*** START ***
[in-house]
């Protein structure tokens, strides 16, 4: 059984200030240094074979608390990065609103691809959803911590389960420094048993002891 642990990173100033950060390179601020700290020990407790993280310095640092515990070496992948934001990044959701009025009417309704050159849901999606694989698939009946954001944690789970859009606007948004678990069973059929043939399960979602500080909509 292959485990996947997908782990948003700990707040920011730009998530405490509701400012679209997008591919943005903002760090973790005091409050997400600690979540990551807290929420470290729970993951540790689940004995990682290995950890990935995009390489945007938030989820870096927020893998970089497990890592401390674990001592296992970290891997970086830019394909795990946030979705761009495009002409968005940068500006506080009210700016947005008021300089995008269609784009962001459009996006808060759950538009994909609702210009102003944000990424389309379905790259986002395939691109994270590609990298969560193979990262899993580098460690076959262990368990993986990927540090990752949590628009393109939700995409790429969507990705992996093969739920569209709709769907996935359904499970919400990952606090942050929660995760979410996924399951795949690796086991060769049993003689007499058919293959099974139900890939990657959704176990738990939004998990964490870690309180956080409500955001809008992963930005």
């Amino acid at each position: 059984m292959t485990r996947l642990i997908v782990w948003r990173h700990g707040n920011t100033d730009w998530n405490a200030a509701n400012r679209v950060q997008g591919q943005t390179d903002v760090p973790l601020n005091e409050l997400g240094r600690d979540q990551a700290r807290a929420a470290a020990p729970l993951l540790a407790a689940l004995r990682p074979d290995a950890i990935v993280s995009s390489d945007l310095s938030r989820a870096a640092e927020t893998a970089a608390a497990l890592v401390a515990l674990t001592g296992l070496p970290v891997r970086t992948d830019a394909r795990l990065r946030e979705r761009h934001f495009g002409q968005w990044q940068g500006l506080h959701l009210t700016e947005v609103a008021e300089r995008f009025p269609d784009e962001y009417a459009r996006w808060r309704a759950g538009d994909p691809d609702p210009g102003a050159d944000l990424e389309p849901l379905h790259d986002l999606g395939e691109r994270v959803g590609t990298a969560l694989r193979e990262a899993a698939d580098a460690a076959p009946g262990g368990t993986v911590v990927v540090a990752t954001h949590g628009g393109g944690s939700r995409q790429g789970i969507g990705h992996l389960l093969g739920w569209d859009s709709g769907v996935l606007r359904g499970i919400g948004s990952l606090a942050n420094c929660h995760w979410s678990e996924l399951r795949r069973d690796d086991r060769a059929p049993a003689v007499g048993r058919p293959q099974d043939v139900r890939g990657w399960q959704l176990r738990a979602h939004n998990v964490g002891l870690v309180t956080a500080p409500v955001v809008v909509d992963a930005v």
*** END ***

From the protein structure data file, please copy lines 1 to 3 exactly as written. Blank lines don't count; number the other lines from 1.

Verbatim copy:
[in-house]
């Protein structure tokens, strides 16, 4: 059984200030240094074979608390990065609103691809959803911590389960420094048993002891 642990990173100033950060390179601020700290020990407790993280310095640092515990070496992948934001990044959701009025009417309704050159849901999606694989698939009946954001944690789970859009606007948004678990069973059929043939399960979602500080909509 292959485990996947997908782990948003700990707040920011730009998530405490509701400012679209997008591919943005903002760090973790005091409050997400600690979540990551807290929420470290729970993951540790689940004995990682290995950890990935995009390489945007938030989820870096927020893998970089497990890592401390674990001592296992970290891997970086830019394909795990946030979705761009495009002409968005940068500006506080009210700016947005008021300089995008269609784009962001459009996006808060759950538009994909609702210009102003944000990424389309379905790259986002395939691109994270590609990298969560193979990262899993580098460690076959262990368990993986990927540090990752949590628009393109939700995409790429969507990705992996093969739920569209709709769907996935359904499970919400990952606090942050929660995760979410996924399951795949690796086991060769049993003689007499058919293959099974139900890939990657959704176990738990939004998990964490870690309180956080409500955001809008992963930005």
């Amino acid at each position: 059984m292959t485990r996947l642990i997908v782990w948003r990173h700990g707040n920011t100033d730009w998530n405490a200030a509701n400012r679209v950060q997008g591919q943005t390179d903002v760090p973790l601020n005091e409050l997400g240094r600690d979540q990551a700290r807290a929420a470290a020990p729970l993951l540790a407790a689940l004995r990682p074979d290995a950890i990935v993280s995009s390489d945007l310095s938030r989820a870096a640092e927020t893998a970089a608390a497990l890592v401390a515990l674990t001592g296992l070496p970290v891997r970086t992948d830019a394909r795990l990065r946030e979705r761009h934001f495009g002409q968005w990044q940068g500006l506080h959701l009210t700016e947005v609103a008021e300089r995008f009025p269609d784009e962001y009417a459009r996006w808060r309704a759950g538009d994909p691809d609702p210009g102003a050159d944000l990424e389309p849901l379905h790259d986002l999606g395939e691109r994270v959803g590609t990298a969560l694989r193979e990262a899993a698939d580098a460690a076959p009946g262990g368990t993986v911590v990927v540090a990752t954001h949590g628009g393109g944690s939700r995409q790429g789970i969507g990705h992996l389960l093969g739920w569209d859009s709709g769907v996935l606007r359904g499970i919400g948004s990952l606090a942050n420094c929660h995760w979410s678990e996924l399951r795949r069973d690796d086991r060769a059929p049993a003689v007499g048993r058919p293959q099974d043939v139900r890939g990657w399960q959704l176990r738990a979602h939004n998990v964490g002891l870690v309180t956080a500080p409500v955001v809008v909509d992963a930005v």